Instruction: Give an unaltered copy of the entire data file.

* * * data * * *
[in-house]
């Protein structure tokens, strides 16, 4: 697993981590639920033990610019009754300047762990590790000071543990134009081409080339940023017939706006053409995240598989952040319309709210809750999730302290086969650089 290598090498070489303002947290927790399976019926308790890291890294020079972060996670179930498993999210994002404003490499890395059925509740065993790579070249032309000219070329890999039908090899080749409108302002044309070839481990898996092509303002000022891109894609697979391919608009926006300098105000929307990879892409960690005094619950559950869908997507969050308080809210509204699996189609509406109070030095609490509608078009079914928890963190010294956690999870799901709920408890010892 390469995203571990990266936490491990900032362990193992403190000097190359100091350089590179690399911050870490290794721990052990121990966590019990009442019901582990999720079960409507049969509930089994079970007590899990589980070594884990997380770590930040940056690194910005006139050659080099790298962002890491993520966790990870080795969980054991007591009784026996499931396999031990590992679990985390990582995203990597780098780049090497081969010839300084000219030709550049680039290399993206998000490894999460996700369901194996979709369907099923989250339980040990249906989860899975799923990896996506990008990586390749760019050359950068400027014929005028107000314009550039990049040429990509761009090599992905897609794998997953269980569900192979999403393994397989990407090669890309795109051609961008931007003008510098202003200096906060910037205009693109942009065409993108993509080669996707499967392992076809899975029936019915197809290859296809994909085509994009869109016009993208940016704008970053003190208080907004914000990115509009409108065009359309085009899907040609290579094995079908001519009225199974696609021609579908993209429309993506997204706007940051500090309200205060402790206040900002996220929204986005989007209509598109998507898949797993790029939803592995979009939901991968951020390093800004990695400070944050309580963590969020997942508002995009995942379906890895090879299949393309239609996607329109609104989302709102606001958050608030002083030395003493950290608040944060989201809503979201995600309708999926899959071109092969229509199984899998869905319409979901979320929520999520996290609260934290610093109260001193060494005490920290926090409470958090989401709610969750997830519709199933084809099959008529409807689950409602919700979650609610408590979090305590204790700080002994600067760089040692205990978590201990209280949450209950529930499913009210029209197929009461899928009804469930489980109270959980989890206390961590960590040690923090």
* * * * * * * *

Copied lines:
[in-house]
């Protein structure tokens, strides 16, 4: 697993981590639920033990610019009754300047762990590790000071543990134009081409080339940023017939706006053409995240598989952040319309709210809750999730302290086969650089 290598090498070489303002947290927790399976019926308790890291890294020079972060996670179930498993999210994002404003490499890395059925509740065993790579070249032309000219070329890999039908090899080749409108302002044309070839481990898996092509303002000022891109894609697979391919608009926006300098105000929307990879892409960690005094619950559950869908997507969050308080809210509204699996189609509406109070030095609490509608078009079914928890963190010294956690999870799901709920408890010892 390469995203571990990266936490491990900032362990193992403190000097190359100091350089590179690399911050870490290794721990052990121990966590019990009442019901582990999720079960409507049969509930089994079970007590899990589980070594884990997380770590930040940056690194910005006139050659080099790298962002890491993520966790990870080795969980054991007591009784026996499931396999031990590992679990985390990582995203990597780098780049090497081969010839300084000219030709550049680039290399993206998000490894999460996700369901194996979709369907099923989250339980040990249906989860899975799923990896996506990008990586390749760019050359950068400027014929005028107000314009550039990049040429990509761009090599992905897609794998997953269980569900192979999403393994397989990407090669890309795109051609961008931007003008510098202003200096906060910037205009693109942009065409993108993509080669996707499967392992076809899975029936019915197809290859296809994909085509994009869109016009993208940016704008970053003190208080907004914000990115509009409108065009359309085009899907040609290579094995079908001519009225199974696609021609579908993209429309993506997204706007940051500090309200205060402790206040900002996220929204986005989007209509598109998507898949797993790029939803592995979009939901991968951020390093800004990695400070944050309580963590969020997942508002995009995942379906890895090879299949393309239609996607329109609104989302709102606001958050608030002083030395003493950290608040944060989201809503979201995600309708999926899959071109092969229509199984899998869905319409979901979320929520999520996290609260934290610093109260001193060494005490920290926090409470958090989401709610969750997830519709199933084809099959008529409807689950409602919700979650609610408590979090305590204790700080002994600067760089040692205990978590201990209280949450209950529930499913009210029209197929009461899928009804469930489980109270959980989890206390961590960590040690923090």